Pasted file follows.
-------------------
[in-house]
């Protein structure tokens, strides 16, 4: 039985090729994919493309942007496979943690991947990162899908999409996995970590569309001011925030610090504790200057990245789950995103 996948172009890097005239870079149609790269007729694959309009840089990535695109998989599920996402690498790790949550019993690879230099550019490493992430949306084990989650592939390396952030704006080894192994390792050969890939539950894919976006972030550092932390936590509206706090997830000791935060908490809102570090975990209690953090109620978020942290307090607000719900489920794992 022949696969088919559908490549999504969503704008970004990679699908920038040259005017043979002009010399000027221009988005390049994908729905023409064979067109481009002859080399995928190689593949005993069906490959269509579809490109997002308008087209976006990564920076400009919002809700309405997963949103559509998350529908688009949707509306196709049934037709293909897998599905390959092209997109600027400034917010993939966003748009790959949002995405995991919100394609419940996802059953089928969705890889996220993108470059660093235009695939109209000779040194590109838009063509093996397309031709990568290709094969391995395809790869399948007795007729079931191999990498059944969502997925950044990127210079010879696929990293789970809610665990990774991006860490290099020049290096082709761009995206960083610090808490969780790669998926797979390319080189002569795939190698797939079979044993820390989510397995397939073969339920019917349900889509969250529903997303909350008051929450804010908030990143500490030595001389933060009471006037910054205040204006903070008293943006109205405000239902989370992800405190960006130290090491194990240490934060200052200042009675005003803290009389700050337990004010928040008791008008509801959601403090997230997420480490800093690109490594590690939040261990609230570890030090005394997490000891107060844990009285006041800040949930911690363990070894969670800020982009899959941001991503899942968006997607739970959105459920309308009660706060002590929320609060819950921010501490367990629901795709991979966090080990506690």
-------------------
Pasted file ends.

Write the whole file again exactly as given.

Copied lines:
[in-house]
């Protein structure tokens, strides 16, 4: 039985090729994919493309942007496979943690991947990162899908999409996995970590569309001011925030610090504790200057990245789950995103 996948172009890097005239870079149609790269007729694959309009840089990535695109998989599920996402690498790790949550019993690879230099550019490493992430949306084990989650592939390396952030704006080894192994390792050969890939539950894919976006972030550092932390936590509206706090997830000791935060908490809102570090975990209690953090109620978020942290307090607000719900489920794992 022949696969088919559908490549999504969503704008970004990679699908920038040259005017043979002009010399000027221009988005390049994908729905023409064979067109481009002859080399995928190689593949005993069906490959269509579809490109997002308008087209976006990564920076400009919002809700309405997963949103559509998350529908688009949707509306196709049934037709293909897998599905390959092209997109600027400034917010993939966003748009790959949002995405995991919100394609419940996802059953089928969705890889996220993108470059660093235009695939109209000779040194590109838009063509093996397309031709990568290709094969391995395809790869399948007795007729079931191999990498059944969502997925950044990127210079010879696929990293789970809610665990990774991006860490290099020049290096082709761009995206960083610090808490969780790669998926797979390319080189002569795939190698797939079979044993820390989510397995397939073969339920019917349900889509969250529903997303909350008051929450804010908030990143500490030595001389933060009471006037910054205040204006903070008293943006109205405000239902989370992800405190960006130290090491194990240490934060200052200042009675005003803290009389700050337990004010928040008791008008509801959601403090997230997420480490800093690109490594590690939040261990609230570890030090005394997490000891107060844990009285006041800040949930911690363990070894969670800020982009899959941001991503899942968006997607739970959105459920309308009660706060002590929320609060819950921010501490367990629901795709991979966090080990506690």